A stress and coping model of medication adherence and viral load in HIV-positive men and women on highly active antiretroviral therapy (HAART)

Health Psychol. 2005 Jul;24(4):385-392. doi: 10.1037/0278-6133.24.4.385.


The authors tested a structural model that incorporated age, time since diagnosis, social support, coping, and negative mood as predictors of medication adherence and HIV viral load on 188 men and 134 women on highly active antiretroviral therapy (HAART). The authors used psychosocial latent factors formed from baseline measures to predict latent factors of adherence, as assessed by electronic monitoring and self-report, and viral load defined by indicators assessed over a 15-month period. Results from the model indicate that greater negative mood and lower social support are related to greater use of avoidance-oriented coping strategies. Use of these coping strategies by patients on HAART is related to poorer medication adherence and, subsequently, higher viral load. This model advances researchers' understanding of the contribution of psychosocial variables in predicting treatment adherence and disease progression in HIV-positive men and women.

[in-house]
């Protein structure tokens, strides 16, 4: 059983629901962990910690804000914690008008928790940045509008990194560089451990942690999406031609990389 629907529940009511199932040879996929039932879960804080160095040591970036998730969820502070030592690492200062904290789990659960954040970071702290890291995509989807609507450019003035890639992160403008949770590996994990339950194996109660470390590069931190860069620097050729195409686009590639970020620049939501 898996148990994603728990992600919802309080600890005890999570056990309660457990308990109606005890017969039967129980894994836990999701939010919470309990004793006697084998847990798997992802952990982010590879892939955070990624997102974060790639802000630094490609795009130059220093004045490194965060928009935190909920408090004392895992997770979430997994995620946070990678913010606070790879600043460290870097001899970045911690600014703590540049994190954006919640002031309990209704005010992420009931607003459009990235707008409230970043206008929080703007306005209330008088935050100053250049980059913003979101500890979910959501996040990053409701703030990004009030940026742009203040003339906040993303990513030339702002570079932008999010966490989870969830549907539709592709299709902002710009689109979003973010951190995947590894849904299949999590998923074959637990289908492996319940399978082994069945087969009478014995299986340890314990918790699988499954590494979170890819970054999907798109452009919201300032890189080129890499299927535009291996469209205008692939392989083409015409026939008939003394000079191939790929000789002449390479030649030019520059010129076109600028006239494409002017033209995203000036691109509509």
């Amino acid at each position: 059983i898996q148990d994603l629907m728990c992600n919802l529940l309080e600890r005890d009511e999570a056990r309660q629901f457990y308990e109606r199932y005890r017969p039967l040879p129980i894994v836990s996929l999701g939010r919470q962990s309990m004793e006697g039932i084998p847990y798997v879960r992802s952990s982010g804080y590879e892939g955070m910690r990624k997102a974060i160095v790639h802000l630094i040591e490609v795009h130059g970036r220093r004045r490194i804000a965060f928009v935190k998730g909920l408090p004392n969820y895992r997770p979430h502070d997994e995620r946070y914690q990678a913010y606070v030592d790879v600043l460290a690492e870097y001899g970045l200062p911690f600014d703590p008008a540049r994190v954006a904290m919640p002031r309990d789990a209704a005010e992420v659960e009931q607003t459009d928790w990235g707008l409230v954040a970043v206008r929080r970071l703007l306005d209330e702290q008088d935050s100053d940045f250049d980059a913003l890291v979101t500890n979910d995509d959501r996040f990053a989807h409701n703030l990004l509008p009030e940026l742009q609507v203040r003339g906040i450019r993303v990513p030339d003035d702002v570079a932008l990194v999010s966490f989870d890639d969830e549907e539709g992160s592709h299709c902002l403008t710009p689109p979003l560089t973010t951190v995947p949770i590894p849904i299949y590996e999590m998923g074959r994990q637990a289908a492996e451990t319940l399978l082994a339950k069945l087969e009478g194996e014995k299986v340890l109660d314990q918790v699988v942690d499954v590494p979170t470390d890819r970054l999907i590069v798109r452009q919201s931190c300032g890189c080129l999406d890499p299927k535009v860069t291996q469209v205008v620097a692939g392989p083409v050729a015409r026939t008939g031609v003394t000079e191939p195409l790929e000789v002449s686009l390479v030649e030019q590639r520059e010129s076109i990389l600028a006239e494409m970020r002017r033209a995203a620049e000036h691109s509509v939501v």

Publication types

  • Randomized Controlled Trial
  • Research Support, N.I.H., Extramural
  • Research Support, U.S. Gov't, P.H.S.

MeSH terms

  • Adaptation, Psychological*
  • Adolescent
  • Adult
  • Aged
  • Antiretroviral Therapy, Highly Active*
  • Female
  • Florida
  • HIV Seropositivity / drug therapy*
  • HIV Seropositivity / psychology*
  • Humans
  • Longitudinal Studies
  • Male
  • Middle Aged
  • Models, Theoretical*
  • Patient Compliance*
  • Social Support
  • Viral Load*